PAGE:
Toronto is still in recovery mode after being drenched by record-setting rainfalls last Monday evening. The thunderstorm began towards the end of the work day, and dumped an unprecedented 126mm of rain, breaking the almost 50-year-old record of 121mm, set in 1954 during Hurricane Hazel. The amount is substantially more than Toronto generally receives in the entire month of July.

Flooded tracks in Toronto. Photo: Woodrow Walden

The heavy downpour caused flash floods throughout the city. Subway service was shut down for extended periods, and passengers had to be rescued from a Richmond Hill bound GO Train stranded in waters deep enough to flood the lower cars.  The Don Valley Parkway was also impacted, with flood waters seeping over barriers and cars abandoned mid-highway, causing a full closure of the busy route. Many of the city’s underpasses also flooded, and some cars were left almost entirely submerged.

Huge swaths of the city were also left in darkness for substantial portions of the night. Hydro One reported 300,000 people affected, with many thousands still without power into Tuesday afternoon. CEO of Toronto Hydro, Anthony Haines, asked residents to cut their power usage in an effort to ease strain on the system. “The system is operating beyond its operating capacity as I stand in front of you right now,” he said in a press conference.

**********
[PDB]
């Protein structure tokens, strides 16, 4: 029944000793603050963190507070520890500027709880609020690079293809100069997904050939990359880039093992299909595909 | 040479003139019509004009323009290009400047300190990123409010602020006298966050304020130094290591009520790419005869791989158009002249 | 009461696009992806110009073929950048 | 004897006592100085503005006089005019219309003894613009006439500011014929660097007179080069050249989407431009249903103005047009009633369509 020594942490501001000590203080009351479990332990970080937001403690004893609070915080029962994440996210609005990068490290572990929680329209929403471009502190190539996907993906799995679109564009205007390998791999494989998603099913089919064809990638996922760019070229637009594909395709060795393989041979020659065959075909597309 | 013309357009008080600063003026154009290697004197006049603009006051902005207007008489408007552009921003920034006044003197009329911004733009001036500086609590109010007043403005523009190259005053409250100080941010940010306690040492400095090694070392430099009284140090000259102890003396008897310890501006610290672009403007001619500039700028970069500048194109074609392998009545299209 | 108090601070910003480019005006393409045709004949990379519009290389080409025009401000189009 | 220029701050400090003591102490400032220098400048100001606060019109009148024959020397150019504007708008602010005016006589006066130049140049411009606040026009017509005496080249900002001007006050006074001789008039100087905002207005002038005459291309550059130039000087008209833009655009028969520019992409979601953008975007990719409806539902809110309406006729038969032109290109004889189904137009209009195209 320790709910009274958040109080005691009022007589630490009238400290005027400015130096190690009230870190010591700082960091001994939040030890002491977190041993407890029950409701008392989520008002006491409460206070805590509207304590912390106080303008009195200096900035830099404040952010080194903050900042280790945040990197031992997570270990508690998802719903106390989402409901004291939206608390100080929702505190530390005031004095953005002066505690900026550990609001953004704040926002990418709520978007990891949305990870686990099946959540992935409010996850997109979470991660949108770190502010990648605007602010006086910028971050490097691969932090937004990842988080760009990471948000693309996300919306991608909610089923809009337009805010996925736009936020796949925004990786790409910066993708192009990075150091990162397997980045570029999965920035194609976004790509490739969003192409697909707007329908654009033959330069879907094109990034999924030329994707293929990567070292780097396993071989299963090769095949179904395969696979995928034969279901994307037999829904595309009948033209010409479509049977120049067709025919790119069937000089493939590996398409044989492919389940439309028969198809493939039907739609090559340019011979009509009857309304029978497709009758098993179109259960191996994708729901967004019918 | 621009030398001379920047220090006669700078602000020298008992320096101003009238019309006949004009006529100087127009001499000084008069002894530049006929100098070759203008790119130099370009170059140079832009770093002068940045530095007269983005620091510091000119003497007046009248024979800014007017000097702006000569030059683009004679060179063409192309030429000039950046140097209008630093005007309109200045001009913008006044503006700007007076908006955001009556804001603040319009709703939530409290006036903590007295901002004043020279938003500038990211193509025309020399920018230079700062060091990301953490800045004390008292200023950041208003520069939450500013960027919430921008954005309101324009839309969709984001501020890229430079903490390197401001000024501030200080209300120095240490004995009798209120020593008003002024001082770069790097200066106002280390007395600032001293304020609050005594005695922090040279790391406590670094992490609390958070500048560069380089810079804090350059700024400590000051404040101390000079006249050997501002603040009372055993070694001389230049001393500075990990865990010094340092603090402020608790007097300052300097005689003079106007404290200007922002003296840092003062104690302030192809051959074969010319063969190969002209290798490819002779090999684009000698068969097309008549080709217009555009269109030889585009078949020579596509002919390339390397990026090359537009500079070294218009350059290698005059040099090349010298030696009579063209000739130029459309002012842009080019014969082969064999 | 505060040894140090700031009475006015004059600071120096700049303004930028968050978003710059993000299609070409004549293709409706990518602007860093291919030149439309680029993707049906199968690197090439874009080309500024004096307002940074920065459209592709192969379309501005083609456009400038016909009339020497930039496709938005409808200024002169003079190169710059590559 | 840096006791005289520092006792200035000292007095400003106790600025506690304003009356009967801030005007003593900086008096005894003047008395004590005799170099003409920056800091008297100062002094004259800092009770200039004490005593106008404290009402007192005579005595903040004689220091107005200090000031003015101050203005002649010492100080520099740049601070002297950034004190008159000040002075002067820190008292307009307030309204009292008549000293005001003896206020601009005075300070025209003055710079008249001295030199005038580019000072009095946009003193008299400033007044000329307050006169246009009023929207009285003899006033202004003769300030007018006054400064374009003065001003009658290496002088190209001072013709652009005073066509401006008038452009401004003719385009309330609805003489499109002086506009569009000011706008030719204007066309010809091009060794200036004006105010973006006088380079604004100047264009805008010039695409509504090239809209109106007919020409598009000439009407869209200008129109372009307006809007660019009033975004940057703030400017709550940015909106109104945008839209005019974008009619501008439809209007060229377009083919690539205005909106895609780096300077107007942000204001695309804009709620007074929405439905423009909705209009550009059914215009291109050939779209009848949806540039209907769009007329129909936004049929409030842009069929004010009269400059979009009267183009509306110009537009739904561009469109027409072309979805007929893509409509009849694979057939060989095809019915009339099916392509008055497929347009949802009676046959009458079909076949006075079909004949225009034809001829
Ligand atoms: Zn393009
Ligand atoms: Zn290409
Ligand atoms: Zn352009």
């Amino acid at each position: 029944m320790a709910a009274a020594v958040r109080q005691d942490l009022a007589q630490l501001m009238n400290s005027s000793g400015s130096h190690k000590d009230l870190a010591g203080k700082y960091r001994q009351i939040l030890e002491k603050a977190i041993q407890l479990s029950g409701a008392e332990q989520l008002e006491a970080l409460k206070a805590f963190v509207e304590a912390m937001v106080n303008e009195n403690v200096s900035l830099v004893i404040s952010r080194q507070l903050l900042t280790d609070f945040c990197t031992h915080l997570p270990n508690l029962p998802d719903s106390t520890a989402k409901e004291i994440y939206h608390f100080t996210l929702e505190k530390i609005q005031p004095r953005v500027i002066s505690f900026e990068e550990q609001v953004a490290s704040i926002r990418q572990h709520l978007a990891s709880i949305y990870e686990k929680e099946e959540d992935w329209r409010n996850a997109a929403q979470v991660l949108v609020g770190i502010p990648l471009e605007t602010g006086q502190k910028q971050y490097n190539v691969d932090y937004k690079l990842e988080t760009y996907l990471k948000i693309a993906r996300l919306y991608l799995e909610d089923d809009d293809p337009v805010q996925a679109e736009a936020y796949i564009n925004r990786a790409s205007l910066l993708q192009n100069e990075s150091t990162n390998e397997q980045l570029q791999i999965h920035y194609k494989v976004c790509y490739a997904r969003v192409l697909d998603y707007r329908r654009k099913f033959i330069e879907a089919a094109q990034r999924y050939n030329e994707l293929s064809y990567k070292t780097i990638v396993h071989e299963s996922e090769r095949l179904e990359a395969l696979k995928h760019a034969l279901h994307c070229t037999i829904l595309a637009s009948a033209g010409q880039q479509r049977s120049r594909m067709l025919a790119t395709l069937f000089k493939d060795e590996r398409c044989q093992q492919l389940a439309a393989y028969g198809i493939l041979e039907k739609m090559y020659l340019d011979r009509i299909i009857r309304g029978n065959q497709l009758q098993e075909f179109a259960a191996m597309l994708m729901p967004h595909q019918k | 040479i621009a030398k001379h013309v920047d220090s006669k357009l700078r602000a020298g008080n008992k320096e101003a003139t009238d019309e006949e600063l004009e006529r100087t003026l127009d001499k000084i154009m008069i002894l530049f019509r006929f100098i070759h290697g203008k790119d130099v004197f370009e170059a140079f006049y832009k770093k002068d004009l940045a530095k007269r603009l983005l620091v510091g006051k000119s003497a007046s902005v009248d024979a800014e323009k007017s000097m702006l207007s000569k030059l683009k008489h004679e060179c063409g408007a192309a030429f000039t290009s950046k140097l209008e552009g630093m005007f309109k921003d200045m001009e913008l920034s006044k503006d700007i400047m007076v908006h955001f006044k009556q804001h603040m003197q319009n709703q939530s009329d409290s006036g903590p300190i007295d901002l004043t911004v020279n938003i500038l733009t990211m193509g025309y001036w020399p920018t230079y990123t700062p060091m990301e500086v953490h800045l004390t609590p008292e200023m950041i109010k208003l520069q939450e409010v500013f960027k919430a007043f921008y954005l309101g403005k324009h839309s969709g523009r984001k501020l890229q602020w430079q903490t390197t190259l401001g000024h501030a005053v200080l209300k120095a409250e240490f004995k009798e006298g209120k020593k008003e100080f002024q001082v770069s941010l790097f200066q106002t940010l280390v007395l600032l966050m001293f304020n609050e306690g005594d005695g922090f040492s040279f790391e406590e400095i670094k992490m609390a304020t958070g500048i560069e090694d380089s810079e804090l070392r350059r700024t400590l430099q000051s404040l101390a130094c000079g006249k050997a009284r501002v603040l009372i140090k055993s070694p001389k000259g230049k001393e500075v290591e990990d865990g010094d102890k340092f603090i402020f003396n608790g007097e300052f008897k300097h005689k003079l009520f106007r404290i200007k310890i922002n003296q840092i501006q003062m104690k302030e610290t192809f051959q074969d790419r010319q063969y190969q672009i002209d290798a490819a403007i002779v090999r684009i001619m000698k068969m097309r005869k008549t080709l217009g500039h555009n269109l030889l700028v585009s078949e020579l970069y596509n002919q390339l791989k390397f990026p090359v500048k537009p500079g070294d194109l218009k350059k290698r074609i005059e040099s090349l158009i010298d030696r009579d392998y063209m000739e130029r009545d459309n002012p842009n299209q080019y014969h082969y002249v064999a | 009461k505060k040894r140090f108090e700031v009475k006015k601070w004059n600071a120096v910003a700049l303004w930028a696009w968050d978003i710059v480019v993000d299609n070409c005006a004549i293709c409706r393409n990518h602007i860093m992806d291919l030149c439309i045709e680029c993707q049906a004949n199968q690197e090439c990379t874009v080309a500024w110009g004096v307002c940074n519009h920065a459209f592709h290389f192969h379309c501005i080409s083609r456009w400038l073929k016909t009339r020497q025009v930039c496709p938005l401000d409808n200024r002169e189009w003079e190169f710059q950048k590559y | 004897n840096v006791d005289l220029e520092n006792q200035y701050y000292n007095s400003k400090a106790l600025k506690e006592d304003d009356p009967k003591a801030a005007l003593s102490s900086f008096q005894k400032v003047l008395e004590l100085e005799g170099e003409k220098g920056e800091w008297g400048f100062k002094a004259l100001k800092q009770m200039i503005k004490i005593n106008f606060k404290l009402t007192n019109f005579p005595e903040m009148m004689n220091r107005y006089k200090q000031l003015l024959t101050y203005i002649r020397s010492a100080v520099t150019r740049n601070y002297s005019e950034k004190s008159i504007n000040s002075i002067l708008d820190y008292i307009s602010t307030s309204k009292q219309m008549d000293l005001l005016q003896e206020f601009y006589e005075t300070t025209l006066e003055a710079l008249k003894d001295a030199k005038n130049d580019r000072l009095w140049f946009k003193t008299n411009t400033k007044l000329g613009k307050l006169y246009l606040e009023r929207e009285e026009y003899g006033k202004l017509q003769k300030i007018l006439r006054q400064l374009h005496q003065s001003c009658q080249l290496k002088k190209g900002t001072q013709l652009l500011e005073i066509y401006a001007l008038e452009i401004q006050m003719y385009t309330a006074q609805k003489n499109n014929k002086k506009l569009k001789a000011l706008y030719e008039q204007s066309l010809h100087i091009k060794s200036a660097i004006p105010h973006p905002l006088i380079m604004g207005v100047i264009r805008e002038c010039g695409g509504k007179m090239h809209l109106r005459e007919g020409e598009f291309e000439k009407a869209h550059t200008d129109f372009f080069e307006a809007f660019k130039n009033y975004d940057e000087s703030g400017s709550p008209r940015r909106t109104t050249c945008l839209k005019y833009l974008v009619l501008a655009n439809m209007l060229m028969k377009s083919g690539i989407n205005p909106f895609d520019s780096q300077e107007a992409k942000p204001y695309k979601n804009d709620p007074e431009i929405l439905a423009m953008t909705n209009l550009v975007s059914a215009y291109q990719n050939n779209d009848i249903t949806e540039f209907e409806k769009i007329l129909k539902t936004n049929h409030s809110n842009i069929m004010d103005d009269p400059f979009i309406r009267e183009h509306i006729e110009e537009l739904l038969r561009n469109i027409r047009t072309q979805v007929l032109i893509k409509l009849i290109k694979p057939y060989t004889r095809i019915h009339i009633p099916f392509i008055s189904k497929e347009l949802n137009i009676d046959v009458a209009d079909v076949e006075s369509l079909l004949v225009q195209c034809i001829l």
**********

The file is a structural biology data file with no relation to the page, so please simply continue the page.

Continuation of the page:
The flooding came while Alberta is still struggling to recover from dramatic flooding caused in part by torrential rainfall.

“We are seeing severe storm events much more frequently in recent years,” said director of the Centre for Engineering and Public Policy at McMaster University, Gail Krantzberg. “The so-called ‘hundred years storm’, large events only expected once a century, are now arriving as shockingly as two or three times in some years.”

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Donald Burn of the Department of Civil and Environmental Engineering at the University of Waterloo commented on the strain an extreme environmental event can have on a city’s infrastructure.

“It’s something that can happen in Toronto, but it’s not something you’d expect to see on a very regular basis,” he said of the storm. “[As engineers] we always anticipate there will be events that exceed the capacity of the infrastructure, and there will be times you get flooding. That’s the nature of the process. But this certainly was a large event, beyond what we’d expect infrastructure to handle.”

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